“At this moment, until this nation celebrates genocide, we will not be silent, we will not stop and we will keep coming.”
Most official events involved formal recognition of the loss and destruction of Indigenous culture and history of dispossession, with speeches by Indigenous elders, smoking ceremonies, welcome to country ceremonies, and traditional dancing.
Aboriginal flags flew from landmark buildings, including Sydney’s Harbour Bridge, while the Opera House was lit up with Indigenous art.
A recent Ipsos poll for The Age and The Sydney Morning Herald newspapers showed that 28 per people of respondents favoured changing the date of the Australia Day holiday, while nearly 50 per cent opposed.
Did Captain Cook discover Australia?
Indigenous people have been living on the continent for more than 60,000 years – well before Australia received its first European voyagers.
Among these sailors was Captain James Cook.
According to a survey by The Conversation, "many people said they learnt Cook 'discovered' Australia – especially if they were at school before the 1990s".
In 1770, it is claimed that Captain Cook "discovered" the south east coast of Australia, when he landed in Botany Bay.
On August 22, 1770, he claimed the whole of the east coast of Australia at Possession Island and named eastern Australia New South Wales.
But, writes ABC News, "the idea that Cook discovered Australia has long been debunked".
Robert Blyth, senior curator at the British Maritime Museum, explained: "Obviously there were Indigenous Australians already there.
"And of course other Europeans had encountered, charted, visited parts of Australia."
Dutch navigator Willem Janszoon was the first European recorded to have set foot in Australia prior to Cook, back in 1606.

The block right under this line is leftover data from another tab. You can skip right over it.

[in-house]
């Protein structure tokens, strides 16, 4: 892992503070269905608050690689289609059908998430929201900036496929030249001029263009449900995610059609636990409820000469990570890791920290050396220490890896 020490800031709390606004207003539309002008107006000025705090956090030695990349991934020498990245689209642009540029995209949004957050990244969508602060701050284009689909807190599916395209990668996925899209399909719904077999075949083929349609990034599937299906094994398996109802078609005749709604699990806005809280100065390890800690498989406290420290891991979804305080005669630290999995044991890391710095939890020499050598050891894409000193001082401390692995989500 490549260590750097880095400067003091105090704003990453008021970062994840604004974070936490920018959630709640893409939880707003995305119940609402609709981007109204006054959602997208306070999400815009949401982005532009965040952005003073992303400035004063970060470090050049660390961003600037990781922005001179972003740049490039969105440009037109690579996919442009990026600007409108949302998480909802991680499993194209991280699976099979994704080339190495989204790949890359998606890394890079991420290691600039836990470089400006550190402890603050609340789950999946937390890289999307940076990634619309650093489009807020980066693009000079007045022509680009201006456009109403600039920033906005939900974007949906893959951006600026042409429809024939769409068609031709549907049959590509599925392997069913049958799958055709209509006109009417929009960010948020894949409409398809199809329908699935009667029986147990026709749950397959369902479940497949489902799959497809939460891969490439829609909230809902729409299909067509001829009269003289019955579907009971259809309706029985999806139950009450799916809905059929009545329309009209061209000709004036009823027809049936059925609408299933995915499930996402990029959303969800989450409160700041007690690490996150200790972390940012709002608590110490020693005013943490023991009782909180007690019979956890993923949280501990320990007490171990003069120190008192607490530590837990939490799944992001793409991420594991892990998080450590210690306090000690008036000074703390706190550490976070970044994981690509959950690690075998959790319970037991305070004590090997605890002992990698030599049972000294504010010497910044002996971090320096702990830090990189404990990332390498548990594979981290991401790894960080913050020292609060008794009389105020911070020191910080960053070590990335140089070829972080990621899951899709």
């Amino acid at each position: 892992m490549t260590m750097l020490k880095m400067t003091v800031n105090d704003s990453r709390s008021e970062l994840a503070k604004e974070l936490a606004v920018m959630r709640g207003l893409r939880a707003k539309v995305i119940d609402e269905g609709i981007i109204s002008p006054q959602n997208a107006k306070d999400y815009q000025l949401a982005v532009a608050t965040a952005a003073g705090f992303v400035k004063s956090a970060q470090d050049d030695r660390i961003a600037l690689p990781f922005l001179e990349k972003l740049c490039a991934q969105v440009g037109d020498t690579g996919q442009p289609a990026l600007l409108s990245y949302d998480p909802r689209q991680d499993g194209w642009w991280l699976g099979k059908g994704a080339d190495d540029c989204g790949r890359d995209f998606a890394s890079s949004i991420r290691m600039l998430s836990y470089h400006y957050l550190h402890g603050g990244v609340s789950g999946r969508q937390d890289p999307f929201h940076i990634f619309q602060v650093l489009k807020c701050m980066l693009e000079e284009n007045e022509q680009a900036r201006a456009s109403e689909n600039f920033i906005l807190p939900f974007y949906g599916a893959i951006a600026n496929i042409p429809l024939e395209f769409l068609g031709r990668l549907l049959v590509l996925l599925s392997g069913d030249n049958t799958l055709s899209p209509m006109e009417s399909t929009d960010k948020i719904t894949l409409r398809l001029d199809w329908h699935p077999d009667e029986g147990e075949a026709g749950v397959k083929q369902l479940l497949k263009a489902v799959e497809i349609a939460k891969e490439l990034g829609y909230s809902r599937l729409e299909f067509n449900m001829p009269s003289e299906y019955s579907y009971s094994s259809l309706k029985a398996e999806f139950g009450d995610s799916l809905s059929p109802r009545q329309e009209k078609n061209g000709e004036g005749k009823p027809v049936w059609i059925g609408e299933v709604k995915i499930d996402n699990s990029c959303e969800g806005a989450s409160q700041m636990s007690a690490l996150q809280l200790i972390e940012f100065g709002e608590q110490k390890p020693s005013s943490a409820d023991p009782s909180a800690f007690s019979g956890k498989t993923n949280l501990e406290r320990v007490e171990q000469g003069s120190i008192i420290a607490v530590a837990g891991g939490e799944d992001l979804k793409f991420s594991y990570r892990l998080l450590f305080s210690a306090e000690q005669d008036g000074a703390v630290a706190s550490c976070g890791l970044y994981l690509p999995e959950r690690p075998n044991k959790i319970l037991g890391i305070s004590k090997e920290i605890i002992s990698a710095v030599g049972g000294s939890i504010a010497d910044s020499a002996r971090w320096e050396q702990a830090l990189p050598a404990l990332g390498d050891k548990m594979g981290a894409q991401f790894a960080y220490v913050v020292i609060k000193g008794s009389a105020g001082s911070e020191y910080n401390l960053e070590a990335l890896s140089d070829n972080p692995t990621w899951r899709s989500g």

Plus, his was the first of 29 Dutch voyages to Australia in the 17th century, says ABC.
The continent was thus at one stage dubbed 'New Holland'.
"Cook wasn't even the first Englishman to arrive here — William Dampier set foot on the peninsula that now bears his name, north of Broome, in 1688," the broadcaster adds.
Britain decided to use the land as a prison colony, and treated it as a dumping place to send its convicts.
Arthur Phillip led the British First Fleet of 11 ships, carrying about 1,500 people to Botany Bay and about 160,000 convicts were brought to the country between 1788 and 1868.
Free immigrants began to arrive in the 1790s.
Tens of thousands of Indigenous people were killed during the colonisation of Australia – due to disease, starvation and massacres.
How is Australia Day celebrated?
Australia Day has evolved and today people tend to celebrate the diverse society of Australia, its national history and community.
Those who celebrate the day tend to enjoy barbecues and drink beers as they party – and some say that having cricket on in the background is "mandatory".
Some also enjoy watching Aussie films, painting their face in the colours of the Australian flag, watching fireworks, holding street parties or eating Aussie food.
Citizenship ceremonies were also held across the country on January 26, 2021, with more than 12,000 people from over 130 nations becoming Australian citizens.
One Brit expat, Anne Vickerstaff, who lives in Darwin, said that after living Downunder for 25 years, “I feel like I belong here now after so many years… I'm actually an Australian".